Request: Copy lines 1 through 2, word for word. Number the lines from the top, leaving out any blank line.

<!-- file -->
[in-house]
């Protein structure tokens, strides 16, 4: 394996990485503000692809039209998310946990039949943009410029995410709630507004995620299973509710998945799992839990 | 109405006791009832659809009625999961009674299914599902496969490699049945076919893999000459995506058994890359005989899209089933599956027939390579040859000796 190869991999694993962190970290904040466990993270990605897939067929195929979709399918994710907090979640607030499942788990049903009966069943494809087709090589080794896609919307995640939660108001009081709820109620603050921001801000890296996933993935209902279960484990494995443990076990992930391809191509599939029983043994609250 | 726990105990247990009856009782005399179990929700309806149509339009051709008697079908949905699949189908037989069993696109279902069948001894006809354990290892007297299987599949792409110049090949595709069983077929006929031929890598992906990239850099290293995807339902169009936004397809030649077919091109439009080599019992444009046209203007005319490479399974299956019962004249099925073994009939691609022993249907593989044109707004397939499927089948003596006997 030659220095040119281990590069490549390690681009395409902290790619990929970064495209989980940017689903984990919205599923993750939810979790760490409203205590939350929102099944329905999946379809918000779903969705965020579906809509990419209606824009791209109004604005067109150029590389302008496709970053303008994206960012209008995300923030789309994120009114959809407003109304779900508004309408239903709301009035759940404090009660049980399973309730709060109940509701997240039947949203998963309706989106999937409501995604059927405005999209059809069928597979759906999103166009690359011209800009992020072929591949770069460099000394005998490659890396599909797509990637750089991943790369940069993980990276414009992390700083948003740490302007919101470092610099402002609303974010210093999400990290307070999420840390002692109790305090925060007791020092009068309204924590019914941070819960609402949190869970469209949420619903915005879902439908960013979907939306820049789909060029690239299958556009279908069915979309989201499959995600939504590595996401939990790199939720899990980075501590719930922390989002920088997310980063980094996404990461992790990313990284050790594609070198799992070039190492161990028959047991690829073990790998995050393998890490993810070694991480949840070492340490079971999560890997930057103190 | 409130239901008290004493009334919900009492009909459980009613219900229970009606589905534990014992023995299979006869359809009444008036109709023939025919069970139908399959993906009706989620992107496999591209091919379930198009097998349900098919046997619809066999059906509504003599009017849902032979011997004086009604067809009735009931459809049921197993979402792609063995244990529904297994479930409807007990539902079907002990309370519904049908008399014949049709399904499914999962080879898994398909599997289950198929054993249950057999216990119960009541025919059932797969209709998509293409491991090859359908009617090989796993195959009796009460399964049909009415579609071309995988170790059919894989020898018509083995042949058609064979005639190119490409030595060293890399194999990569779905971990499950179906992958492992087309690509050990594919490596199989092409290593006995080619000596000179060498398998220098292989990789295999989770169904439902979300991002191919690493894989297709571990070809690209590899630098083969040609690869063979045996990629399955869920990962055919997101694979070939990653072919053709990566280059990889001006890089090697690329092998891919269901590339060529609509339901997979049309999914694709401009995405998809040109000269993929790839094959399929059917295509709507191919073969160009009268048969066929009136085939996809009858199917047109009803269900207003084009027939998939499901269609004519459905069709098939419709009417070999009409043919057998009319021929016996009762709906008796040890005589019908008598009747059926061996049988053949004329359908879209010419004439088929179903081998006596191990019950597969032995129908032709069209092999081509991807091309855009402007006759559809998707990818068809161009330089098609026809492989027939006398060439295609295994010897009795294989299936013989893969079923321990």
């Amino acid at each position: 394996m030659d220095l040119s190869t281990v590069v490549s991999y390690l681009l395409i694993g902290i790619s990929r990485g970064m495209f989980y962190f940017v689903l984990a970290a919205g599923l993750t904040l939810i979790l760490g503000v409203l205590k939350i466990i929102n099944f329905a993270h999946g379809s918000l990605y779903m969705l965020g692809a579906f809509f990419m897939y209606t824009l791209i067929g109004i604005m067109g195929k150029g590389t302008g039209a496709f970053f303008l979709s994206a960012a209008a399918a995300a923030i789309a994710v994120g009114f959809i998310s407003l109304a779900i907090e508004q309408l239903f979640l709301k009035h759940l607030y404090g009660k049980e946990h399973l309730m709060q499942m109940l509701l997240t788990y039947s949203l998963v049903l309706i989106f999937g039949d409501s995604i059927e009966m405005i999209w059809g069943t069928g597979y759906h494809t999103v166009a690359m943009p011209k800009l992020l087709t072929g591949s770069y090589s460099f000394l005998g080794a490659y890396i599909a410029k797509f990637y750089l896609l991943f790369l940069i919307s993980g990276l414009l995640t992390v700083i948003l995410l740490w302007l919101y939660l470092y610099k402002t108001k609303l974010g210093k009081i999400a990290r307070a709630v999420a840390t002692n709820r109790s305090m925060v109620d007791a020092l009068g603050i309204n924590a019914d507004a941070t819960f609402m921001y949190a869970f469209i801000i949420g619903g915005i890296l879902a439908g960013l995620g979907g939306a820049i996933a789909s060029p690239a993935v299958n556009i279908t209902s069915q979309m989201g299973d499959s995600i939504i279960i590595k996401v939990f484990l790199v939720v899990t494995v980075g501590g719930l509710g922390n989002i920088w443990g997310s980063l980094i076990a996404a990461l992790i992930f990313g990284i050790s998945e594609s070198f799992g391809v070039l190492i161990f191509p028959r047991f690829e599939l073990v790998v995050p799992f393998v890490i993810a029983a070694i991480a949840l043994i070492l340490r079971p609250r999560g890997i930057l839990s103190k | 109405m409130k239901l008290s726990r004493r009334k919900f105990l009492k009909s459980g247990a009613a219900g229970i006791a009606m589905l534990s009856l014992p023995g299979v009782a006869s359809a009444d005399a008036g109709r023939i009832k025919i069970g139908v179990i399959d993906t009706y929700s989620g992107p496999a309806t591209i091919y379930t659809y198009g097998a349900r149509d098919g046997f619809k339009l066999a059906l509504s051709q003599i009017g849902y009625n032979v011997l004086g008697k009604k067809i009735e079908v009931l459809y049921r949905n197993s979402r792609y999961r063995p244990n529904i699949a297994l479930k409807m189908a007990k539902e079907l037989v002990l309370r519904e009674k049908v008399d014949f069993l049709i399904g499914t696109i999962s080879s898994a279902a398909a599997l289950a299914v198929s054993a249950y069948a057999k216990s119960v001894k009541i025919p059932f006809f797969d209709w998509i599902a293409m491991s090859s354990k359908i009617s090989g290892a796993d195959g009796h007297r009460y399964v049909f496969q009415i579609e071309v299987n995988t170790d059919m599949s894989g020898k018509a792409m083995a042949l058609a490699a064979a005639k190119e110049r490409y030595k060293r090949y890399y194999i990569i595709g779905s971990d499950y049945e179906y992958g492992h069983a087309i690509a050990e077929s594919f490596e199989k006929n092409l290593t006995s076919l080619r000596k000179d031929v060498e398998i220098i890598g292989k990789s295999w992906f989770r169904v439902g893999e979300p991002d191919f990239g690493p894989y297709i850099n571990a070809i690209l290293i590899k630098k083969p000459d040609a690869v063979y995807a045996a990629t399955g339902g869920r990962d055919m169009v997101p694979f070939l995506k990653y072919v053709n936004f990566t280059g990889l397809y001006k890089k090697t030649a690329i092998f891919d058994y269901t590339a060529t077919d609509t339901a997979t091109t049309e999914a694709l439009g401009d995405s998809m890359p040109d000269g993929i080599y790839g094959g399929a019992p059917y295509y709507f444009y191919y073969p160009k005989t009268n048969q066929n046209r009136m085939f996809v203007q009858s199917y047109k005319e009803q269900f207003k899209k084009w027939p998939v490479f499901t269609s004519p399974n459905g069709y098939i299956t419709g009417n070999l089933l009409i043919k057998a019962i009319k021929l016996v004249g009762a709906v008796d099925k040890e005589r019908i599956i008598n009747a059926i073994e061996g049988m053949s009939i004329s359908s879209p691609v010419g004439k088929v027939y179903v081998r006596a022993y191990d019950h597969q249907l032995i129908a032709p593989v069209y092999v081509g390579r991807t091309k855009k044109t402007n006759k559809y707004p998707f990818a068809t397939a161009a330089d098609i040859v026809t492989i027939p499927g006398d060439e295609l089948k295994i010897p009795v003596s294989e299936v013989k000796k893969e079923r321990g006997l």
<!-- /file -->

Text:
[in-house]
């Protein structure tokens, strides 16, 4: 394996990485503000692809039209998310946990039949943009410029995410709630507004995620299973509710998945799992839990 | 109405006791009832659809009625999961009674299914599902496969490699049945076919893999000459995506058994890359005989899209089933599956027939390579040859000796 190869991999694993962190970290904040466990993270990605897939067929195929979709399918994710907090979640607030499942788990049903009966069943494809087709090589080794896609919307995640939660108001009081709820109620603050921001801000890296996933993935209902279960484990494995443990076990992930391809191509599939029983043994609250 | 726990105990247990009856009782005399179990929700309806149509339009051709008697079908949905699949189908037989069993696109279902069948001894006809354990290892007297299987599949792409110049090949595709069983077929006929031929890598992906990239850099290293995807339902169009936004397809030649077919091109439009080599019992444009046209203007005319490479399974299956019962004249099925073994009939691609022993249907593989044109707004397939499927089948003596006997 030659220095040119281990590069490549390690681009395409902290790619990929970064495209989980940017689903984990919205599923993750939810979790760490409203205590939350929102099944329905999946379809918000779903969705965020579906809509990419209606824009791209109004604005067109150029590389302008496709970053303008994206960012209008995300923030789309994120009114959809407003109304779900508004309408239903709301009035759940404090009660049980399973309730709060109940509701997240039947949203998963309706989106999937409501995604059927405005999209059809069928597979759906999103166009690359011209800009992020072929591949770069460099000394005998490659890396599909797509990637750089991943790369940069993980990276414009992390700083948003740490302007919101470092610099402002609303974010210093999400990290307070999420840390002692109790305090925060007791020092009068309204924590019914941070819960609402949190869970469209949420619903915005879902439908960013979907939306820049789909060029690239299958556009279908069915979309989201499959995600939504590595996401939990790199939720899990980075501590719930922390989002920088997310980063980094996404990461992790990313990284050790594609070198799992070039190492161990028959047991690829073990790998995050393998890490993810070694991480949840070492340490079971999560890997930057103190 | 409130239901008290004493009334919900009492009909459980009613219900229970009606589905534990014992023995299979006869359809009444008036109709023939025919069970139908399959993906009706989620992107496999591209091919379930198009097998349900098919046997619809066999059906509504003599009017849902032979011997004086009604067809009735009931459809049921197993979402792609063995244990529904297994479930409807007990539902079907002990309370519904049908008399014949049709399904499914999962080879898994398909599997289950198929054993249950057999216990119960009541025919059932797969209709998509293409491991090859359908009617090989796993195959009796009460399964049909009415579609071309995988170790059919894989020898018509083995042949058609064979005639190119490409030595060293890399194999990569779905971990499950179906992958492992087309690509050990594919490596199989092409290593006995080619000596000179060498398998220098292989990789295999989770169904439902979300991002191919690493894989297709571990070809690209590899630098083969040609690869063979045996990629399955869920990962055919997101694979070939990653072919053709990566280059990889001006890089090697690329092998891919269901590339060529609509339901997979049309999914694709401009995405998809040109000269993929790839094959399929059917295509709507191919073969160009009268048969066929009136085939996809009858199917047109009803269900207003084009027939998939499901269609004519459905069709098939419709009417070999009409043919057998009319021929016996009762709906008796040890005589019908008598009747059926061996049988053949004329359908879209010419004439088929179903081998006596191990019950597969032995129908032709069209092999081509991807091309855009402007006759559809998707990818068809161009330089098609026809492989027939006398060439295609295994010897009795294989299936013989893969079923321990």